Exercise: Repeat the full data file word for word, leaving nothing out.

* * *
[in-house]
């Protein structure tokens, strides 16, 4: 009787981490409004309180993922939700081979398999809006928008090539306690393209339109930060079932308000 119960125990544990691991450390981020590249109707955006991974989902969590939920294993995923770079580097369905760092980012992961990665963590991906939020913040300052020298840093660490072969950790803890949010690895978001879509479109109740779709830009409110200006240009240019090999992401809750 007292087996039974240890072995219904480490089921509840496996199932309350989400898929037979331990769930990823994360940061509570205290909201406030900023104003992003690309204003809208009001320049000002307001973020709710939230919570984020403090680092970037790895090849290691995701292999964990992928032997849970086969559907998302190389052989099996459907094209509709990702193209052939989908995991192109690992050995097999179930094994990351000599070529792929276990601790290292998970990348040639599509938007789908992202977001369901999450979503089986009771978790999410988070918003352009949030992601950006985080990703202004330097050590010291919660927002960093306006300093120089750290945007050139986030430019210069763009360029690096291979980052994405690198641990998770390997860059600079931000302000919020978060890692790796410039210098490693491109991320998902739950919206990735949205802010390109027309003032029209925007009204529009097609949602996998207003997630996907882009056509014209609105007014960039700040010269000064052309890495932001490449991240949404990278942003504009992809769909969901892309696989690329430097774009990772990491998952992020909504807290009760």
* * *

[in-house]
């Protein structure tokens, strides 16, 4: 009787981490409004309180993922939700081979398999809006928008090539306690393209339109930060079932308000 119960125990544990691991450390981020590249109707955006991974989902969590939920294993995923770079580097369905760092980012992961990665963590991906939020913040300052020298840093660490072969950790803890949010690895978001879509479109109740779709830009409110200006240009240019090999992401809750 007292087996039974240890072995219904480490089921509840496996199932309350989400898929037979331990769930990823994360940061509570205290909201406030900023104003992003690309204003809208009001320049000002307001973020709710939230919570984020403090680092970037790895090849290691995701292999964990992928032997849970086969559907998302190389052989099996459907094209509709990702193209052939989908995991192109690992050995097999179930094994990351000599070529792929276990601790290292998970990348040639599509938007789908992202977001369901999450979503089986009771978790999410988070918003352009949030992601950006985080990703202004330097050590010291919660927002960093306006300093120089750290945007050139986030430019210069763009360029690096291979980052994405690198641990998770390997860059600079931000302000919020978060890692790796410039210098490693491109991320998902739950919206990735949205802010390109027309003032029209925007009204529009097609949602996998207003997630996907882009056509014209609105007014960039700040010269000064052309890495932001490449991240949404990278942003504009992809769909969901892309696989690329430097774009990772990491998952992020909504807290009760």